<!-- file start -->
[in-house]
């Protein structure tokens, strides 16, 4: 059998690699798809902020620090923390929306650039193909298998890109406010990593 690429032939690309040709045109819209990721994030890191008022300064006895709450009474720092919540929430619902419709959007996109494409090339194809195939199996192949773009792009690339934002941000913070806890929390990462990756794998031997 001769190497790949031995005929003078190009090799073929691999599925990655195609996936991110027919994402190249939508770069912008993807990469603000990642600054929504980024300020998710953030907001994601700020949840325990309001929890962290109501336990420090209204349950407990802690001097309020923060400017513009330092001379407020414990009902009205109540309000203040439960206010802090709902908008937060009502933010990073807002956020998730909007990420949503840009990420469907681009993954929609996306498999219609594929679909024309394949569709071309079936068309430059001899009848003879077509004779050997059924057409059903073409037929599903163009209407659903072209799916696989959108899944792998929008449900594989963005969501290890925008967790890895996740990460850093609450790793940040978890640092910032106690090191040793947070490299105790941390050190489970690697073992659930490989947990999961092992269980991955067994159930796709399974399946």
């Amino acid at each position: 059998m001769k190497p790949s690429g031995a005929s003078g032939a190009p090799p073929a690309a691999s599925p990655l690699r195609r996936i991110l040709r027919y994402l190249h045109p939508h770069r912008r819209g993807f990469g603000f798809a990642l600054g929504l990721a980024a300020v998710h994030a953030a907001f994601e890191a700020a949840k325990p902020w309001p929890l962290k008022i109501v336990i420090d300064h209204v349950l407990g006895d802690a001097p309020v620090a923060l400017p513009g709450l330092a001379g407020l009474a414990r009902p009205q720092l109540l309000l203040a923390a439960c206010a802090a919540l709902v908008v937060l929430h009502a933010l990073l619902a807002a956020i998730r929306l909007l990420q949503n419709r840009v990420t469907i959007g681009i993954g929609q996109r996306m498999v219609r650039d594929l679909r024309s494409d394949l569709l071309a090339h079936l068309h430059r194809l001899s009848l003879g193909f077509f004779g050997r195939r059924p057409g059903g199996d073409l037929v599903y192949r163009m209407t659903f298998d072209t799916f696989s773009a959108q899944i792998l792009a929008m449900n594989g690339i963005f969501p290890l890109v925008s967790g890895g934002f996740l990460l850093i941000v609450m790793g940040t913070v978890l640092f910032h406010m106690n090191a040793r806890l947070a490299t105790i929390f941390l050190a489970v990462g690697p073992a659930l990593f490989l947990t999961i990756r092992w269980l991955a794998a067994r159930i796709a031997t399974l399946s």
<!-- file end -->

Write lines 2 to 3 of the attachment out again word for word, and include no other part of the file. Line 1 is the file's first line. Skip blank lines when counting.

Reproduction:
């Protein structure tokens, strides 16, 4: 059998690699798809902020620090923390929306650039193909298998890109406010990593 690429032939690309040709045109819209990721994030890191008022300064006895709450009474720092919540929430619902419709959007996109494409090339194809195939199996192949773009792009690339934002941000913070806890929390990462990756794998031997 001769190497790949031995005929003078190009090799073929691999599925990655195609996936991110027919994402190249939508770069912008993807990469603000990642600054929504980024300020998710953030907001994601700020949840325990309001929890962290109501336990420090209204349950407990802690001097309020923060400017513009330092001379407020414990009902009205109540309000203040439960206010802090709902908008937060009502933010990073807002956020998730909007990420949503840009990420469907681009993954929609996306498999219609594929679909024309394949569709071309079936068309430059001899009848003879077509004779050997059924057409059903073409037929599903163009209407659903072209799916696989959108899944792998929008449900594989963005969501290890925008967790890895996740990460850093609450790793940040978890640092910032106690090191040793947070490299105790941390050190489970690697073992659930490989947990999961092992269980991955067994159930796709399974399946």
């Amino acid at each position: 059998m001769k190497p790949s690429g031995a005929s003078g032939a190009p090799p073929a690309a691999s599925p990655l690699r195609r996936i991110l040709r027919y994402l190249h045109p939508h770069r912008r819209g993807f990469g603000f798809a990642l600054g929504l990721a980024a300020v998710h994030a953030a907001f994601e890191a700020a949840k325990p902020w309001p929890l962290k008022i109501v336990i420090d300064h209204v349950l407990g006895d802690a001097p309020v620090a923060l400017p513009g709450l330092a001379g407020l009474a414990r009902p009205q720092l109540l309000l203040a923390a439960c206010a802090a919540l709902v908008v937060l929430h009502a933010l990073l619902a807002a956020i998730r929306l909007l990420q949503n419709r840009v990420t469907i959007g681009i993954g929609q996109r996306m498999v219609r650039d594929l679909r024309s494409d394949l569709l071309a090339h079936l068309h430059r194809l001899s009848l003879g193909f077509f004779g050997r195939r059924p057409g059903g199996d073409l037929v599903y192949r163009m209407t659903f298998d072209t799916f696989s773009a959108q899944i792998l792009a929008m449900n594989g690339i963005f969501p290890l890109v925008s967790g890895g934002f996740l990460l850093i941000v609450m790793g940040t913070v978890l640092f910032h406010m106690n090191a040793r806890l947070a490299t105790i929390f941390l050190a489970v990462g690697p073992a659930l990593f490989l947990t999961i990756r092992w269980l991955a794998a067994r159930i796709a031997t399974l399946s």